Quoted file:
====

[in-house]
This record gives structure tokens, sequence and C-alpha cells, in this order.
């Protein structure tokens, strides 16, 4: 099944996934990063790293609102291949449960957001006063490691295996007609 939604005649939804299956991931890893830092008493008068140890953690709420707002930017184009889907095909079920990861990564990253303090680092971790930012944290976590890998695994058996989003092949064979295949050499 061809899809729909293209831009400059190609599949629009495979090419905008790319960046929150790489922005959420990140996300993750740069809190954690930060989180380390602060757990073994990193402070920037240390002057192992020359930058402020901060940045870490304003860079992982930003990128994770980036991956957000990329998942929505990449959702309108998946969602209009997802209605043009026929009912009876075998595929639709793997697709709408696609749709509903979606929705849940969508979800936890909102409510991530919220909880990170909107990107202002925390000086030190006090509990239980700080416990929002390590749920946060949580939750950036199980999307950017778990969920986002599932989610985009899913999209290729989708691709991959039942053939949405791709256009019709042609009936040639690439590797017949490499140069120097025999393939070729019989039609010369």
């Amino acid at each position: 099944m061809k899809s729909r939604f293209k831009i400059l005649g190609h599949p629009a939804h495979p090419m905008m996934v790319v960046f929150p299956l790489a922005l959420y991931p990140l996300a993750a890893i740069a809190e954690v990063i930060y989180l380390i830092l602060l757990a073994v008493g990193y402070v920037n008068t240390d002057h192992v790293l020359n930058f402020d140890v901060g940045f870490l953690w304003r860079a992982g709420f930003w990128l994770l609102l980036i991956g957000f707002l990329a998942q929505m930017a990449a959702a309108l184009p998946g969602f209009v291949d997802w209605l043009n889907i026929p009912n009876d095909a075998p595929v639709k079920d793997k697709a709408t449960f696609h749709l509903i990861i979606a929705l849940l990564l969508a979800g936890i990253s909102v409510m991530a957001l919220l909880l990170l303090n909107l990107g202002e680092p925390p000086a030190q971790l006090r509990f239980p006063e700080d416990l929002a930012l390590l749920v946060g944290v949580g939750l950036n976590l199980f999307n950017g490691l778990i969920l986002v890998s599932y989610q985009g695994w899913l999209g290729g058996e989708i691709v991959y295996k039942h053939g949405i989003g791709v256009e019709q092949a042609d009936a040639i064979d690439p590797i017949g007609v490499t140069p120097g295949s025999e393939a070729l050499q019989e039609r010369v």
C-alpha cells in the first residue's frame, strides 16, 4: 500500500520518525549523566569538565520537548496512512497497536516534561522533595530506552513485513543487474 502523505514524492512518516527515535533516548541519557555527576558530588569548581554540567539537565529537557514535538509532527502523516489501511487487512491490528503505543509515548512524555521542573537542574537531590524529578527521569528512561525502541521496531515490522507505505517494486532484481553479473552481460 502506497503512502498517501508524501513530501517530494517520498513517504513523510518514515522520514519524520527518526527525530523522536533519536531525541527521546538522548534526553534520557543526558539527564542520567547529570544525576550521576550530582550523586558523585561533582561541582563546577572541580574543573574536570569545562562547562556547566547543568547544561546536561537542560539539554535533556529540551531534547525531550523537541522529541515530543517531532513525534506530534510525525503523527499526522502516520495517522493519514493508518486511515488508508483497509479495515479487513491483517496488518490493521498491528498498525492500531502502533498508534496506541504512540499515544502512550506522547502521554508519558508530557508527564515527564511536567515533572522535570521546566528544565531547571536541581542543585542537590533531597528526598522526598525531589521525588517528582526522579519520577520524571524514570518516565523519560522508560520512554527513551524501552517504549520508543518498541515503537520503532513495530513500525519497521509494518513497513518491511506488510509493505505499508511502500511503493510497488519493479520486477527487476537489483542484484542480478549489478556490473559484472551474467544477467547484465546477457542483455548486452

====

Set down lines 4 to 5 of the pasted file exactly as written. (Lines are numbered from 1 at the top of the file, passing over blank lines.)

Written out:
């Amino acid at each position: 099944m061809k899809s729909r939604f293209k831009i400059l005649g190609h599949p629009a939804h495979p090419m905008m996934v790319v960046f929150p299956l790489a922005l959420y991931p990140l996300a993750a890893i740069a809190e954690v990063i930060y989180l380390i830092l602060l757990a073994v008493g990193y402070v920037n008068t240390d002057h192992v790293l020359n930058f402020d140890v901060g940045f870490l953690w304003r860079a992982g709420f930003w990128l994770l609102l980036i991956g957000f707002l990329a998942q929505m930017a990449a959702a309108l184009p998946g969602f209009v291949d997802w209605l043009n889907i026929p009912n009876d095909a075998p595929v639709k079920d793997k697709a709408t449960f696609h749709l509903i990861i979606a929705l849940l990564l969508a979800g936890i990253s909102v409510m991530a957001l919220l909880l990170l303090n909107l990107g202002e680092p925390p000086a030190q971790l006090r509990f239980p006063e700080d416990l929002a930012l390590l749920v946060g944290v949580g939750l950036n976590l199980f999307n950017g490691l778990i969920l986002v890998s599932y989610q985009g695994w899913l999209g290729g058996e989708i691709v991959y295996k039942h053939g949405i989003g791709v256009e019709q092949a042609d009936a040639i064979d690439p590797i017949g007609v490499t140069p120097g295949s025999e393939a070729l050499q019989e039609r010369v």
C-alpha cells in the first residue's frame, strides 16, 4: 500500500520518525549523566569538565520537548496512512497497536516534561522533595530506552513485513543487474 502523505514524492512518516527515535533516548541519557555527576558530588569548581554540567539537565529537557514535538509532527502523516489501511487487512491490528503505543509515548512524555521542573537542574537531590524529578527521569528512561525502541521496531515490522507505505517494486532484481553479473552481460 502506497503512502498517501508524501513530501517530494517520498513517504513523510518514515522520514519524520527518526527525530523522536533519536531525541527521546538522548534526553534520557543526558539527564542520567547529570544525576550521576550530582550523586558523585561533582561541582563546577572541580574543573574536570569545562562547562556547566547543568547544561546536561537542560539539554535533556529540551531534547525531550523537541522529541515530543517531532513525534506530534510525525503523527499526522502516520495517522493519514493508518486511515488508508483497509479495515479487513491483517496488518490493521498491528498498525492500531502502533498508534496506541504512540499515544502512550506522547502521554508519558508530557508527564515527564511536567515533572522535570521546566528544565531547571536541581542543585542537590533531597528526598522526598525531589521525588517528582526522579519520577520524571524514570518516565523519560522508560520512554527513551524501552517504549520508543518498541515503537520503532513495530513500525519497521509494518513497513518491511506488510509493505505499508511502500511503493510497488519493479520486477527487476537489483542484484542480478549489478556490473559484472551474467544477467547484465546477457542483455548486452